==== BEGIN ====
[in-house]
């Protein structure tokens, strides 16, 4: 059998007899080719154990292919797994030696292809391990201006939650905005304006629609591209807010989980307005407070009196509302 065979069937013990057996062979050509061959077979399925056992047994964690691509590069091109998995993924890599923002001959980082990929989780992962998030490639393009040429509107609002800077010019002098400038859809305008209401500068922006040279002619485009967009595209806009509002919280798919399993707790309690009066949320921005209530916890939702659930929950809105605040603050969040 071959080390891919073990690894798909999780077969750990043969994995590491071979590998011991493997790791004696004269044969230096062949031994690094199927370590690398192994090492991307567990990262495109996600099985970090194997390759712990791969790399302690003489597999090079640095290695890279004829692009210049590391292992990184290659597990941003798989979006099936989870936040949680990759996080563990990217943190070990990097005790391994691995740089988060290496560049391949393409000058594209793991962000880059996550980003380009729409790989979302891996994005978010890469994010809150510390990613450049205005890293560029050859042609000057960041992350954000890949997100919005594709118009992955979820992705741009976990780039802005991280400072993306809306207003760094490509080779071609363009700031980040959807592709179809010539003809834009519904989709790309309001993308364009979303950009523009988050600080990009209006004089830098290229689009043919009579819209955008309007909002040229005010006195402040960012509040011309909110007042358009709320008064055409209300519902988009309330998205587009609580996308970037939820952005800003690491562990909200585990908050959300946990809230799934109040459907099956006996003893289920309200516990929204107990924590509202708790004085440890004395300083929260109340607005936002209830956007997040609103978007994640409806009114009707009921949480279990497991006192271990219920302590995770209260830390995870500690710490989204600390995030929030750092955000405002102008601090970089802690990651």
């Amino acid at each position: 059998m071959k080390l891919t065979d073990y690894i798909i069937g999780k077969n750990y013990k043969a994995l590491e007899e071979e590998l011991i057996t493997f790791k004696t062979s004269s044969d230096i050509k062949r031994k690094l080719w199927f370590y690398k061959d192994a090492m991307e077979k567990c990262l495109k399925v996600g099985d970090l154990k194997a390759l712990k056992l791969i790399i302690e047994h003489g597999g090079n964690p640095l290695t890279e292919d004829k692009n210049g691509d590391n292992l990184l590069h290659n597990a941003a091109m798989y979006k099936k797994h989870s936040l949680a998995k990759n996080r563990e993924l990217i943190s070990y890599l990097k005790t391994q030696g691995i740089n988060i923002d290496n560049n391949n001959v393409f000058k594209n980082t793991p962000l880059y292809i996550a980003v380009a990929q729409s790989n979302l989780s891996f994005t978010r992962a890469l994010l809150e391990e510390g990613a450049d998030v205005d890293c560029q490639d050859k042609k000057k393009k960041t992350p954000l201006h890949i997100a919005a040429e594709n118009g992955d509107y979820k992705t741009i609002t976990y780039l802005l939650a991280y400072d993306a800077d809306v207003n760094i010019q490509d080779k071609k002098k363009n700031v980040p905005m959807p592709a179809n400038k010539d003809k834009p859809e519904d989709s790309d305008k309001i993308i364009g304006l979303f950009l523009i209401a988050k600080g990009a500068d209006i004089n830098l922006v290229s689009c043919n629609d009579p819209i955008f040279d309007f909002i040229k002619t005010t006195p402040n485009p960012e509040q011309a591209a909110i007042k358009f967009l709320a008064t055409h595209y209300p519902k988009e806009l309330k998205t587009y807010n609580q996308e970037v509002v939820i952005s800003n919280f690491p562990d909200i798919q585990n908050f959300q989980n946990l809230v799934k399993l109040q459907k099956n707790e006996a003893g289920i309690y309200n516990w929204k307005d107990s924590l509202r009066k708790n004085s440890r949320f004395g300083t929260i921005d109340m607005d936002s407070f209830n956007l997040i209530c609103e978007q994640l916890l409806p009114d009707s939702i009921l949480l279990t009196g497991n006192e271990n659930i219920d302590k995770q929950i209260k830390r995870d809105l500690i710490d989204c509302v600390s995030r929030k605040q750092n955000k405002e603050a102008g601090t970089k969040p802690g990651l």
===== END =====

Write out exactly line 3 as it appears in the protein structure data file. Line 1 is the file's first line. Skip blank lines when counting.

């Amino acid at each position: 059998m071959k080390l891919t065979d073990y690894i798909i069937g999780k077969n750990y013990k043969a994995l590491e007899e071979e590998l011991i057996t493997f790791k004696t062979s004269s044969d230096i050509k062949r031994k690094l080719w199927f370590y690398k061959d192994a090492m991307e077979k567990c990262l495109k399925v996600g099985d970090l154990k194997a390759l712990k056992l791969i790399i302690e047994h003489g597999g090079n964690p640095l290695t890279e292919d004829k692009n210049g691509d590391n292992l990184l590069h290659n597990a941003a091109m798989y979006k099936k797994h989870s936040l949680a998995k990759n996080r563990e993924l990217i943190s070990y890599l990097k005790t391994q030696g691995i740089n988060i923002d290496n560049n391949n001959v393409f000058k594209n980082t793991p962000l880059y292809i996550a980003v380009a990929q729409s790989n979302l989780s891996f994005t978010r992962a890469l994010l809150e391990e510390g990613a450049d998030v205005d890293c560029q490639d050859k042609k000057k393009k960041t992350p954000l201006h890949i997100a919005a040429e594709n118009g992955d509107y979820k992705t741009i609002t976990y780039l802005l939650a991280y400072d993306a800077d809306v207003n760094i010019q490509d080779k071609k002098k363009n700031v980040p905005m959807p592709a179809n400038k010539d003809k834009p859809e519904d989709s790309d305008k309001i993308i364009g304006l979303f950009l523009i209401a988050k600080g990009a500068d209006i004089n830098l922006v290229s689009c043919n629609d009579p819209i955008f040279d309007f909002i040229k002619t005010t006195p402040n485009p960012e509040q011309a591209a909110i007042k358009f967009l709320a008064t055409h595209y209300p519902k988009e806009l309330k998205t587009y807010n609580q996308e970037v509002v939820i952005s800003n919280f690491p562990d909200i798919q585990n908050f959300q989980n946990l809230v799934k399993l109040q459907k099956n707790e006996a003893g289920i309690y309200n516990w929204k307005d107990s924590l509202r009066k708790n004085s440890r949320f004395g300083t929260i921005d109340m607005d936002s407070f209830n956007l997040i209530c609103e978007q994640l916890l409806p009114d009707s939702i009921l949480l279990t009196g497991n006192e271990n659930i219920d302590k995770q929950i209260k830390r995870d809105l500690i710490d989204c509302v600390s995030r929030k605040q750092n955000k405002e603050a102008g601090t970089k969040p802690g990651l």